Rumour has it the next attempt is coming in a few days … but you can never really tell. Will it be sooner? Where will it happen? In the meantime, E is stuck in the house afraid even to go to the outhouse; she’s in need of constant supervision and accompaniment by a brother or parent. And of course the truly scary thing is that you just don’t know how the bride kidnapping will go down if they manage to get at her: will they rape her? Will they break her wrist or ankle if she struggles too much (quite a few cases where such things have ‘accidentally’ happened)? Will this be a relatively gentle bride kidnapping, with only yelling, invocations of family honour and humiliation, and force from female relatives (already traumatic enough as is)? She knows she won’t stay and her family will fight to get her back, but what awful things will happen in those moments between the snatching and the leaving?

Which brings me – selfishly – to myself. If she is kidnapped, really the only person who can get her back is her oldest brother, who happens to be my husband. Standard procedure: the oldest brother shows up with 10 or so of his burliest friends, forces his way into the kidnaper’s household, and extracts his sister with much yelling, screaming, and attempted humiliation raining down from the prospective husband’s female relatives. From what I hear, only the eldest brother is capable of making it into the household (my own impression from various conversations, not a research result or anything). My husband and I live in Bishkek, a 6 hour’s drive from the village. Those are 6 hours during which any number of awful things could happen to E if she has to wait for him to arrive. So really, he should be hanging out in the village, accompanying her everywhere and waiting to be on-hand should the worst happen. Which sucks because right now he’s the one taking care of our 10-month old while I work. So he leaves (for a week? for two?) and I stop working, plus the baby doesn’t sleep because he loves his dad too much, and there go two weeks of sleep and income and baby happiness because some idiots can’t take “no” for an answer.

The irony here is that my husband’s family is also putting intense pressure on his little brother – the same one who told E’s potential kidnappers to get lost – to marry. With E graduating and hopefully going to university and a foreign daughter-in-law who’s basically useless, they’re stuck without anyone to do their housework. Plus my mother-in-law is seriously ill and increasingly needs care and attention. The solution? Find yourself a second, more useful daughter-in-law. R, the little brother, is anything but ready to get married. His type is more “fantastically beautiful city girl” than “dutiful and obedient village wife”, so his dating efforts have thus far been unsuccessful. And so the last time he visited the two of us had this conversation:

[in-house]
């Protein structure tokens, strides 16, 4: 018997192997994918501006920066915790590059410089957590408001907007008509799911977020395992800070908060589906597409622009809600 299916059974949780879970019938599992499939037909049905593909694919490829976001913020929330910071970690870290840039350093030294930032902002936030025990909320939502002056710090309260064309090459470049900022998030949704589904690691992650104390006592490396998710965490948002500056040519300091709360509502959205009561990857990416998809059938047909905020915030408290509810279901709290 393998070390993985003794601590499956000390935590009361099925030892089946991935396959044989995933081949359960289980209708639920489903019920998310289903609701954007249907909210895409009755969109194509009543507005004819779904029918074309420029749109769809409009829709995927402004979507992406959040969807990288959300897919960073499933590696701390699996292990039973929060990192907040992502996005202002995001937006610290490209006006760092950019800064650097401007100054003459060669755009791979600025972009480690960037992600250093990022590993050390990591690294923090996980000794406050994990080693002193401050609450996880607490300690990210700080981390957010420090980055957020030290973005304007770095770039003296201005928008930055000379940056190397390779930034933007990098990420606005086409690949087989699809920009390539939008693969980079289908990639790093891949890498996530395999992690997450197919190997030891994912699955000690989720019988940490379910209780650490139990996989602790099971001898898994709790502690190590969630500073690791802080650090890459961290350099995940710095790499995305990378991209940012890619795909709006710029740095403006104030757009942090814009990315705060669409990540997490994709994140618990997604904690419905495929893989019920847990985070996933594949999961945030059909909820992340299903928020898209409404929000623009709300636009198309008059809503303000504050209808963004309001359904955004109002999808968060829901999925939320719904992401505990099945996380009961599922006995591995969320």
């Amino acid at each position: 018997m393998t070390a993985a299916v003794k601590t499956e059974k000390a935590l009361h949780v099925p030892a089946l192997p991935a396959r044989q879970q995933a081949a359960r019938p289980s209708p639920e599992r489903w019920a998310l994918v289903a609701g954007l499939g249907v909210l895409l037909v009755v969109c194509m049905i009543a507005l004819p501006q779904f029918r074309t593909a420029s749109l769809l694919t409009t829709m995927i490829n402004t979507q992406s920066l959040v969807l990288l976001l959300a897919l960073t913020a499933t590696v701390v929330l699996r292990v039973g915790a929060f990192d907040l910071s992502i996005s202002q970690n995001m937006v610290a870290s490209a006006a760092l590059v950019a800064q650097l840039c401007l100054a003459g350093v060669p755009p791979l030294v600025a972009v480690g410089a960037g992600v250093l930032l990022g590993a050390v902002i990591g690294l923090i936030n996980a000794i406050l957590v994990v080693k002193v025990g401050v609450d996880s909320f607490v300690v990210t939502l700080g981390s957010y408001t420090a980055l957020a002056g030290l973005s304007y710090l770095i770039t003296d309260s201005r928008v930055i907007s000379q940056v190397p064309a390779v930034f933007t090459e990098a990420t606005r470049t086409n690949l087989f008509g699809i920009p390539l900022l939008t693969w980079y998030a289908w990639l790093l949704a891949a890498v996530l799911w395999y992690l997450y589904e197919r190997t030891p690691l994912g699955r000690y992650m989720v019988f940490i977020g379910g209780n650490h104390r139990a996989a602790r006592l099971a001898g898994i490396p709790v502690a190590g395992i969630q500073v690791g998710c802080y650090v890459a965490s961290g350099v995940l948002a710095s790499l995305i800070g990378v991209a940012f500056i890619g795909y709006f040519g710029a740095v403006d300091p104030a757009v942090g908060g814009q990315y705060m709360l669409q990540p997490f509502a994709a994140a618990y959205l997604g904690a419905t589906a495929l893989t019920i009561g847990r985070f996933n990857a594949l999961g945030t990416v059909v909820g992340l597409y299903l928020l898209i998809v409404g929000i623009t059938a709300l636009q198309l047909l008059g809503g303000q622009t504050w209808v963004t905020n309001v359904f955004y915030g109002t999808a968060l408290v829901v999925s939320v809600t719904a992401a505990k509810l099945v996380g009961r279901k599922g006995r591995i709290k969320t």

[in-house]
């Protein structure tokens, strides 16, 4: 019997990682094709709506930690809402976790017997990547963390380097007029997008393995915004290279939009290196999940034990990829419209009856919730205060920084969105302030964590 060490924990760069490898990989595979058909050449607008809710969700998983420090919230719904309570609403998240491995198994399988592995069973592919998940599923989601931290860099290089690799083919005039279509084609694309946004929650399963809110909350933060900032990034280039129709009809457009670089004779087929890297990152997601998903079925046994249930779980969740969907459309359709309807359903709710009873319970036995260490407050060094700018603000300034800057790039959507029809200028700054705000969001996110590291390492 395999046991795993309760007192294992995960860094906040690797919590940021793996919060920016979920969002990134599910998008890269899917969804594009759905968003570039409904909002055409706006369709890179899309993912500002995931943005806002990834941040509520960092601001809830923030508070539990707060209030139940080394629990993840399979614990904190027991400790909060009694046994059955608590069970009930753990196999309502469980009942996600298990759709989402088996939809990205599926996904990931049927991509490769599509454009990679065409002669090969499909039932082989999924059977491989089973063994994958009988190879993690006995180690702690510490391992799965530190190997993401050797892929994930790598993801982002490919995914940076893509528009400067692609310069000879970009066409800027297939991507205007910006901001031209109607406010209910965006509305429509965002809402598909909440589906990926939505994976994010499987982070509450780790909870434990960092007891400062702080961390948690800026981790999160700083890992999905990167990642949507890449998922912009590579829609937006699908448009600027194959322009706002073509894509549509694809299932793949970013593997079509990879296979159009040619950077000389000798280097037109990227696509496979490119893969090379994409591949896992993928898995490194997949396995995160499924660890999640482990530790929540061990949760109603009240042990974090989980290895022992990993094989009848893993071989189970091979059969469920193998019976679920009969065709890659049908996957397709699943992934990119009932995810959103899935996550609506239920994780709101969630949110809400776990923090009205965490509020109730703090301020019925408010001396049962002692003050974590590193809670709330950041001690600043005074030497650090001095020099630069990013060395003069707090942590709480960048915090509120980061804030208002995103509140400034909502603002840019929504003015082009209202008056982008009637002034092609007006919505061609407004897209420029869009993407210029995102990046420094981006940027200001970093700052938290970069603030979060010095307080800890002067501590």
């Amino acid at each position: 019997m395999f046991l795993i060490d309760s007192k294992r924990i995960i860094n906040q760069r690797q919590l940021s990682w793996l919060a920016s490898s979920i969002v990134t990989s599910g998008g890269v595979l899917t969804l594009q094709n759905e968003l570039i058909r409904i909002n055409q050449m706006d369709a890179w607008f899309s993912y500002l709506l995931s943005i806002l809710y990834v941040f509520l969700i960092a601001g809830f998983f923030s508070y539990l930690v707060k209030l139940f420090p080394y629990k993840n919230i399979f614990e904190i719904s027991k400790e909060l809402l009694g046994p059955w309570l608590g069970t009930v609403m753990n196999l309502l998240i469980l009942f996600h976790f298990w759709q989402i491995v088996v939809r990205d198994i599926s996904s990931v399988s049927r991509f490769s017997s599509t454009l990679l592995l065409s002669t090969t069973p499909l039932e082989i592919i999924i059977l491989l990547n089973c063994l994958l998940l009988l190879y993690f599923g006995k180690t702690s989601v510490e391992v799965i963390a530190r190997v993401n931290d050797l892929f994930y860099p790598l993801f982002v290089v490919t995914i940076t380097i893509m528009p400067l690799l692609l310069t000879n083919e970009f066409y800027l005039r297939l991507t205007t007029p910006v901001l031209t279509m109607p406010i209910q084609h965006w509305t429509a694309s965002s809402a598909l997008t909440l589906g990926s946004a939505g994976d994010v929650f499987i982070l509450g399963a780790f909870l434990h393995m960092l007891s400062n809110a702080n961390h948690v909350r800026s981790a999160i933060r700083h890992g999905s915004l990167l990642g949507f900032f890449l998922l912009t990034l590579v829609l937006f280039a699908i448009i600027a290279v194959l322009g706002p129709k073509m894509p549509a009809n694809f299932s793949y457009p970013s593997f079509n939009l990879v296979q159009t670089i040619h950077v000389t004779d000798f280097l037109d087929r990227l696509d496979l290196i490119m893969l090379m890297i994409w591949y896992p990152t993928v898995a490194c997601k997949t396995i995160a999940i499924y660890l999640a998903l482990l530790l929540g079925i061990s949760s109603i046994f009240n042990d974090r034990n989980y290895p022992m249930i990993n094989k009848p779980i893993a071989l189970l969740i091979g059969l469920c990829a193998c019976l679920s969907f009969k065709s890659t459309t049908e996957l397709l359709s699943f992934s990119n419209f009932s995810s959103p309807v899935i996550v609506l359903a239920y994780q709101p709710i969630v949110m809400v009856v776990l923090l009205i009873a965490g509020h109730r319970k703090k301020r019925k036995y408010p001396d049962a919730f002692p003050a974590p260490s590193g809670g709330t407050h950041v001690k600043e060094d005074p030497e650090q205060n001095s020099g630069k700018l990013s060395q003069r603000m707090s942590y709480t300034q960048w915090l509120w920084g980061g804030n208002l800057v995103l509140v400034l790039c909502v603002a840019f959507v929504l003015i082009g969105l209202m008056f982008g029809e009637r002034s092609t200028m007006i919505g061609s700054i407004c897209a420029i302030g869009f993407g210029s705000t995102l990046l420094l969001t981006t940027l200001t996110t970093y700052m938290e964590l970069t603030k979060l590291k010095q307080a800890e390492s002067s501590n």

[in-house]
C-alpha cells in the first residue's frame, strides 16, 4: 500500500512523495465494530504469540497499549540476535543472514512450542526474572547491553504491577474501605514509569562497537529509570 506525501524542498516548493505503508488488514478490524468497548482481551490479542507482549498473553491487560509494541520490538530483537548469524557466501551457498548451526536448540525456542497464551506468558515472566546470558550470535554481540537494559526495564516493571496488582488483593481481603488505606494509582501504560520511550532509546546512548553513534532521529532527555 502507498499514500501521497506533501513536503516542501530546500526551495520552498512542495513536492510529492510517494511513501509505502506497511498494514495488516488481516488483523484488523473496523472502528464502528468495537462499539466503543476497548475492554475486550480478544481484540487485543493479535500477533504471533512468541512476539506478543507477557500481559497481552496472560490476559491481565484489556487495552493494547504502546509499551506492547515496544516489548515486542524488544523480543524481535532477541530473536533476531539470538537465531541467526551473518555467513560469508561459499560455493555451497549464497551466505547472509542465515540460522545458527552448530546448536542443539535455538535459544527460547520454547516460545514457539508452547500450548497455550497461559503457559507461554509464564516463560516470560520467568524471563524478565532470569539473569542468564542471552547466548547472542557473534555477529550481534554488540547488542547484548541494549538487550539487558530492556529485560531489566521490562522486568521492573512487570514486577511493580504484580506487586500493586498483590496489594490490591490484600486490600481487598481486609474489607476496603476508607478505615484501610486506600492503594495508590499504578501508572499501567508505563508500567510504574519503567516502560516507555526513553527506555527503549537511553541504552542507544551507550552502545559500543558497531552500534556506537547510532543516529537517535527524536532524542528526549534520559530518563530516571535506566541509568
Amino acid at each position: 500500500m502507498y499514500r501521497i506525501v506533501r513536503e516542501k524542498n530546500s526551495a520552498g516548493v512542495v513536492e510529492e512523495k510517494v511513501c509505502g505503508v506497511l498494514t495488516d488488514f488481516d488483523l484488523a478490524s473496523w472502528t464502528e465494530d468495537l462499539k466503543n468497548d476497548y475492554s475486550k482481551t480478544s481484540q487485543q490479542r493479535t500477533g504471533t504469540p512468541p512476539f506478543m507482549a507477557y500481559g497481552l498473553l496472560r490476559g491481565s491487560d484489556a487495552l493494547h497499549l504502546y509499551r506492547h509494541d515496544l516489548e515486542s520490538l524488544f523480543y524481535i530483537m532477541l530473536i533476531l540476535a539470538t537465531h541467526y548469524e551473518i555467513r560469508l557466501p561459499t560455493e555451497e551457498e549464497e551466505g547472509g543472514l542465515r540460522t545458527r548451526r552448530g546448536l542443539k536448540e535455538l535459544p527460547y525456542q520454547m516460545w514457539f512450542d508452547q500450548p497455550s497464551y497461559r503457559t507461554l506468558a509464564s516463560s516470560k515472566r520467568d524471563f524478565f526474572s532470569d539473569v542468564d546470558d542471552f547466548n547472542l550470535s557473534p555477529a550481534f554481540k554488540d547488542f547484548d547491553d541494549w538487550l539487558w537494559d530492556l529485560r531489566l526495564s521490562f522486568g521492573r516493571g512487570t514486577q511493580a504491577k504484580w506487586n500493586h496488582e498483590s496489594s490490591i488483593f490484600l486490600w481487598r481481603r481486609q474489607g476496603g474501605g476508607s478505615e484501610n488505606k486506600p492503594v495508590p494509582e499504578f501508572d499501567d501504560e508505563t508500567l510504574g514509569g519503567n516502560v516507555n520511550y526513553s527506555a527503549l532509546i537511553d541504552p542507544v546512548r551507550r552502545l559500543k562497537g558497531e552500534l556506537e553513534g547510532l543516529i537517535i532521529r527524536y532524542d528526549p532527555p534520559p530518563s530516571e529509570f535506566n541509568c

M: (reading excerpts from the UN Women research on bride kidnapping) This stuff is unreal. Did you know that elder sisters-in-law encourage kidnapping?!

R: Yeah of course. So when are you gonna pick someone for me? (joking)

M: You realise, if you kidnap someone I’m sneaking her out of the house. Or calling her relatives.

R: Yeah, yeah. (long pause) But still the kidnapping must be interesting.

M: Are you crazy? Can you imagine how awful it is? You don’t even know which one is your husband. You’re stuck working for his family your whole life.

R: No, not to be the girl! To do the kidnapping. It must be a real experience.

M: What if a girl got together all her friends and kidnapped you and you thought she was unattractive and uninteresting but you couldn’t leave? How would you feel?

R: Oh come on. That’s silly.

M: Seriously, imagine. And if you kidnap someone I’m getting her out, consequences be damned.

Conversation ends.

The thing is, I really like my little brother-in-law. But he says things like this and I feel like we’re from different planets. And I wonder how serious he is. I wonder how serious I am. Could I get her out? Would I go to the village – a place I hate for its customs and constrictions and small minded gossip – to rescue a girl I don’t know from a guy who I think is better than the local average? If I went, how would I do it? Steal the car and sneak her out of the house somehow? I hope I never have to find out. And I hope Almaz never has to find out what it’s like to rescue E.


One response to “Bride kidnapping revisited

  1. Hi, Meghan, All you can do is hide E as far away from her village as you can. Then put out disinformation–such as, if she’s going to University in Osh, put the word out that she’s going to Bishkek; if she’s going to Bishkek, let the rumors run that she’s gone to work in Moscow. Even in Bishkek she isn’t safe from kidnapping, so she will have to learn how to avoid situations that could lead to problems. And as you probably know, even if she is engaged to a guy, she’s not safe from kidnapping. So get her out of there as fast as you can, try to teach her “street smarts” and help her to overcome her fears. May God keep her and all young women safe from violently-begun marriages.